* * *
The week before the storm I called Cool Guitars on 26th to see if they still had that Regal guitar in stock, a resonator guitar that used to belong to the owner. They said they had several Regals in stock, so I set aside a good chunk of my first paycheck toward purchasing one. After the storm we drove by and saw their sign but no trace of the store itself. I have no idea what happened to all those guitars.
* * *
A sampling of messages painted on houses:
“Down but not out”
“You loot, we shoot”
“It’s not a parade!”
“Stay classy, Joplin”
“Put down your camera, lend a hand”
* * *
Driving down Main Street wondering where Main Street went.
* * *
In a video I’ve seen reposted several times, a group of amateur storm chasers drive parallel to the storm’s path from miles away, marveling at the “monster tornado” moving over the city. I’ve got it all on film, one guy keeps repeating; the camera’s impartial recording a proxy for what he can’t believe he’s seeing with his own eyes. The fascination takes a dark turn when they drive back into town on South Main only to find everything around it destroyed. “This is ridiculous,” one of them says, sounding scared. One thing to watch a funnel dancing from a distance, another to look a tornado in the face.
* * *
Joplin High School is destroyed, but the sign on the corner of the lot has been turned into an inspirational shrine. An “H” and an “E” have been added to either side of the only remaining letters in the city’s name, the “OP.” The “HOPE high school” sign is presided over by life-sized wooden sculptures of eagles — a tribute to the school’s community and mascot.
* * *
Jenn’s family salvaged everything they could from her Grandma’s house by the end of the first week, but the grandkids decided to go out Saturday morning to try and find her wooden statue of the laughing Buddha. Don’t worry, Dan said, it’s one of the first things I grabbed. But even with Buddha saved and cleaned, we still craved a totem of recovery, of salvage-tion. After seeing the decapitated Papasan statue on a shelf, we dug through the debris to try and find his head. Miraculously, Jessica found it after only a few minutes. It’s in good shape except for the missing beard. But that can be glued back on again.
The other day I got an anonymous flier in our mailbox, addressed to “Westwood Resident.” Inside was an unsigned memo inviting us to a “town hall” meeting being held to inform people about a proposed mixed-use development called Woodside Village.
I’ve heard plenty about this from our neighbors, including my father, who is not a big fan of the idea. My dad and I don’t always agree on matters of public policy, but in this case we’re both highly skeptical about the proposed development. In fact, it was Jennifer and I who first brought up some of the questions to him that Westwood residents are now (or should be) asking themselves.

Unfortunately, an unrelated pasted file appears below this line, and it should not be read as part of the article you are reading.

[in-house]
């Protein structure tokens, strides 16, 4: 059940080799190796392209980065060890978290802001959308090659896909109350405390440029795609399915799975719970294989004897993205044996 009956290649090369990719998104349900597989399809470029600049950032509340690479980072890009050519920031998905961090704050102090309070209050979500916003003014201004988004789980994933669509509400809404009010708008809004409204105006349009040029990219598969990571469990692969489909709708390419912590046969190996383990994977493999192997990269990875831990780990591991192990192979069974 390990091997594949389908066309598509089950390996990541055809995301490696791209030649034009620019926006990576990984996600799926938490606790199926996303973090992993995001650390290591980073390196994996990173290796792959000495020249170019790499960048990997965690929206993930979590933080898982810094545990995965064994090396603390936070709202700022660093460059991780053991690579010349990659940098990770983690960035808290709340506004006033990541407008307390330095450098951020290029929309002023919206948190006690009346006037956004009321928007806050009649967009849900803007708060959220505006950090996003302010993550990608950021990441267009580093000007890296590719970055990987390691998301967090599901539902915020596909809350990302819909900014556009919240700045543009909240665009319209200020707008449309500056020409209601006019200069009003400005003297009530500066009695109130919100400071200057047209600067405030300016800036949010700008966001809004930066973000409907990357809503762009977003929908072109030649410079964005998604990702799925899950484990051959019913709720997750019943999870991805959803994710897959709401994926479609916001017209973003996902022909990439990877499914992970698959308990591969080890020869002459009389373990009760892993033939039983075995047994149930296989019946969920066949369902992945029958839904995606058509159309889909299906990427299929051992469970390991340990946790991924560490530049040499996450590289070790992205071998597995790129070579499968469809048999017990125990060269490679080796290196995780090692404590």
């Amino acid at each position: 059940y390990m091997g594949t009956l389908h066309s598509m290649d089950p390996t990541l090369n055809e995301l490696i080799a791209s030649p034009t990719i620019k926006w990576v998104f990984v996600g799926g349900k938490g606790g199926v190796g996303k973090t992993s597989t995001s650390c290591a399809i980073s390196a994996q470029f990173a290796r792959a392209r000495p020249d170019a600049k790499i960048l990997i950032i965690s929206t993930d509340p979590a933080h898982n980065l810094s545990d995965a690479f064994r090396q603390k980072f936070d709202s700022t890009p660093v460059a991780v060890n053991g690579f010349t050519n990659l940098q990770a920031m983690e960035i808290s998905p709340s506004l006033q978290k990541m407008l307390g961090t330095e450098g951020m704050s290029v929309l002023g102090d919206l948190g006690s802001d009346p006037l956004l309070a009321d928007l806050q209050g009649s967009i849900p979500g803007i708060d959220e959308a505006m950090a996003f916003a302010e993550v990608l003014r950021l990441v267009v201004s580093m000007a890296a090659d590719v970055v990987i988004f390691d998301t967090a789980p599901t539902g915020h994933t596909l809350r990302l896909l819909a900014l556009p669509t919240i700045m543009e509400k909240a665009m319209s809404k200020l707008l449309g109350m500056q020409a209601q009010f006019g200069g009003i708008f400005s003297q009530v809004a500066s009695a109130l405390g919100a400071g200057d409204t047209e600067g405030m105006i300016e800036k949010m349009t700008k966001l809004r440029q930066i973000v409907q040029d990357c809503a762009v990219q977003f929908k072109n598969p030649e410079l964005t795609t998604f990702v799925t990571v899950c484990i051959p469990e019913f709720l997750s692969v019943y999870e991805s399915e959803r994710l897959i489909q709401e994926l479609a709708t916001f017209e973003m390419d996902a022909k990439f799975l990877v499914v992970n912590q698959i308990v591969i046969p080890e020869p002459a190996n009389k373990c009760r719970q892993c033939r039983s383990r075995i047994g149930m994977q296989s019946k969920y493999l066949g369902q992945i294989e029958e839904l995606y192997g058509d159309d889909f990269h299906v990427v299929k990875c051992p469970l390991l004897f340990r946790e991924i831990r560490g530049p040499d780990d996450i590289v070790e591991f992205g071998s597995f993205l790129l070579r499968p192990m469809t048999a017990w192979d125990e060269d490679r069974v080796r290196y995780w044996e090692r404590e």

More about those questions in a moment. First, a bit of background. Woodside Village, according to the flier, is “a proposed multi-use development designed as a walkable and integrated open-air Village organized around the Woodside Health & Tennis Club, 330 luxury residences, a 35,000 square foot shopping center, and an energized public realm where citizens can gather and strengthen community bonds at events such as a weekly farmer’s market.”
For a community of 1,500 people, this is a pretty big deal. If all the units filled up, you’d be increasing the population by around one third. That in itself doesn’t bother me at all — a community needs to grow and develop or else risk getting old and outdated, like the Westwood Apple Market, which looks like a relic of the mid-eighties.
But are 330 luxury apartments and 35,000 feet of commercial space really what this market is calling for? We’ve already been through this in Kansas City, Missouri, where thousands of condominiums were renovated and made available to a buying public that never showed up. Many of these places are now on the market as apartments and still remain vacant. Nearer to Westwood, places like the recently developed luxury spaces at 47 Fisher can’t even manage to attract rental tenants for a handful of units.
As someone currently looking for a place to buy or rent, the word “luxury” is a big turn-off. What’s wrong with “attractive and well-constructed” or even “affordable”? If I were in the market for luxury digs there would already be hundreds of other places to look in areas more exciting than Westwood. Sure, Woodside draws a pretty good crowd to the pool on weekends, but I doubt it’s enough of a buzz to fill up hundreds of luxury apartments. Just my gut reaction there.
The man behind Woodside Village is Blair Tanner, a Los Angeles-based real estate developer who owns the health club. (To get an idea of the flavor and personality of the proposed community, you might visit this recent post by local blogger/personality, Craig Glazer, who gushes that the city is “poised to green light the project.” News to me.)